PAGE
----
The Democratic Nursing Organisation of South Africa (DENOSA) is saddened to note that the President, in his announcement of relief packages, completely forgot about nurses who are on the ground and in the coal-face of the COVID-19, which has left a bitter taste as many of them fight this war bare hands.
The announcement has cemented nurses’ long-held view that they are not appreciated despite their great contribution, most of which has seen many patients recovering from COVID-19.
The announcement has left nurses with the message that says they are on their own, because they are enduring the following hardships as a result of COVID-19:
a) Nurses’ salaries have not been adjusted as of 1 April as per the collective agreement, and DENOSA and other unions have to declare a dispute at PSCBC (which has been set for 28 to 30 April) against government not honouring the agreement;
b) Transport expenditure has doubled for them because they often have to take longer and connecting routes to their places of work with no support with transportation from the Department of Health;
c) Nurses have to endure a decreased disposable income now as a result of the lockdown at the time when their salaries have not been adjusted, when countries like Ghana have given tax breaks for four months to assist health workers as a gesture of appreciation for their work of selflessness during this period;
d) Many nurses still work without Personal Protective Equipment (PPE) in facilities and are exposed to the danger of contracting the virus – and many others already have – and their calls for payment of Risk Allowance for COVID-19, like other essential workers are getting, has fallen on deaf ears so far.
e) Nurses’ Uniform Allowance, which should have been paid to them for this financial year (which began in April), has not been paid to them when other essential service workers are getting multiple pairs of full uniform. And it normally takes up to July and boycott of wearing uniform before they are paid this Allowance;
f) Still there is no counseling support for them at this time of need in facilities as more COVID-19 patients are admitted and no additional staff is hired.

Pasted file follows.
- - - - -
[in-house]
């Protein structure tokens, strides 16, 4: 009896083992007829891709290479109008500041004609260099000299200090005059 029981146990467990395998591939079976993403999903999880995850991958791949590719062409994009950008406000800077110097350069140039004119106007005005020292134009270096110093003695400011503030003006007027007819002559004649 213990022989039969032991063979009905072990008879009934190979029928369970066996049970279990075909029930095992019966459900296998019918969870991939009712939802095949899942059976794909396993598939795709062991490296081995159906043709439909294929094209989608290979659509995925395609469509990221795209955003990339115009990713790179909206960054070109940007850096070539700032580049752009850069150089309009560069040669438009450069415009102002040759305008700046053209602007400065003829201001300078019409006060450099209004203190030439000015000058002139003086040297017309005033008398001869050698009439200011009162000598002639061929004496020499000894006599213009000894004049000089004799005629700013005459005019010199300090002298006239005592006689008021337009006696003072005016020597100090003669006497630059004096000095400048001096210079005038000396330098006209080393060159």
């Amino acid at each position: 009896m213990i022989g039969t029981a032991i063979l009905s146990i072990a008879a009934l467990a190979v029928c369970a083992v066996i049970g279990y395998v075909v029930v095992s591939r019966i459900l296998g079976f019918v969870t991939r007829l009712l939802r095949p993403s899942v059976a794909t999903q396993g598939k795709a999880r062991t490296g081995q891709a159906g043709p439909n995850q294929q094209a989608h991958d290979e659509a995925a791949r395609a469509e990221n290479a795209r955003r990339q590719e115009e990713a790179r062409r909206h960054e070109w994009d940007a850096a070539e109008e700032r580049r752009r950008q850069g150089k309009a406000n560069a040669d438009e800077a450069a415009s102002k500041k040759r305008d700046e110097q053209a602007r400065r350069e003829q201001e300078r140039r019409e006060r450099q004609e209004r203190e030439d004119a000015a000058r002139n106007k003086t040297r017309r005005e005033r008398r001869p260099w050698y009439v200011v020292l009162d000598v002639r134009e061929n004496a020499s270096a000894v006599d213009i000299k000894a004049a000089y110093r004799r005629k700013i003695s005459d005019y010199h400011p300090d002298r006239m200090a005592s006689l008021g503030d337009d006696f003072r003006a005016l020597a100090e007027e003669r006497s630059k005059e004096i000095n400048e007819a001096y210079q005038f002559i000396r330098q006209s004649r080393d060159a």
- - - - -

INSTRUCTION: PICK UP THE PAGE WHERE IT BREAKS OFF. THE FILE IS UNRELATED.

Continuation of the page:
Therefore, DENOSA would like to highlight that nurses are extremely disappointed that not a single one of the above challenges has been acknowledged and addressed by Cabinet. This has deflated their morale to extreme low, and it is not unreasonable to feel the way they do.
DENOSA’s message to President and Minister of Health is that it is still not too late to address this oversight. As a matter of urgency, DENOSA national leaders are currently seeking an audience with both the Minister of Health and President over these urgent matters.
Overall, DENOSA welcomes the various relief packages that the President announced because poverty as a result of the lockdown was threatening to create a new health crisis for many patients who are on chronic medication and would not be able to take their medication on empty stomachs.
We welcome the setting aside of funds to address staffing, because the reality is that South Africa has far too few health workers to handle COVID-19 if it were to rise to catastrophic levels. We will continue to make noise in this area, because it is in the best interest of communities to have enough health workers.
We acknowledge the commitment to procure PPEs, but we will not dwell much on this because these should have been provided long time ago as it is expected of every caring employer.
Issued by the Democratic Nursing Organisation of South Africa (DENOSA)
For more information, contact:
Simon Hlungwani, DENOSA President
Cassim Lekhoathi, DENOSA Acting General Secretary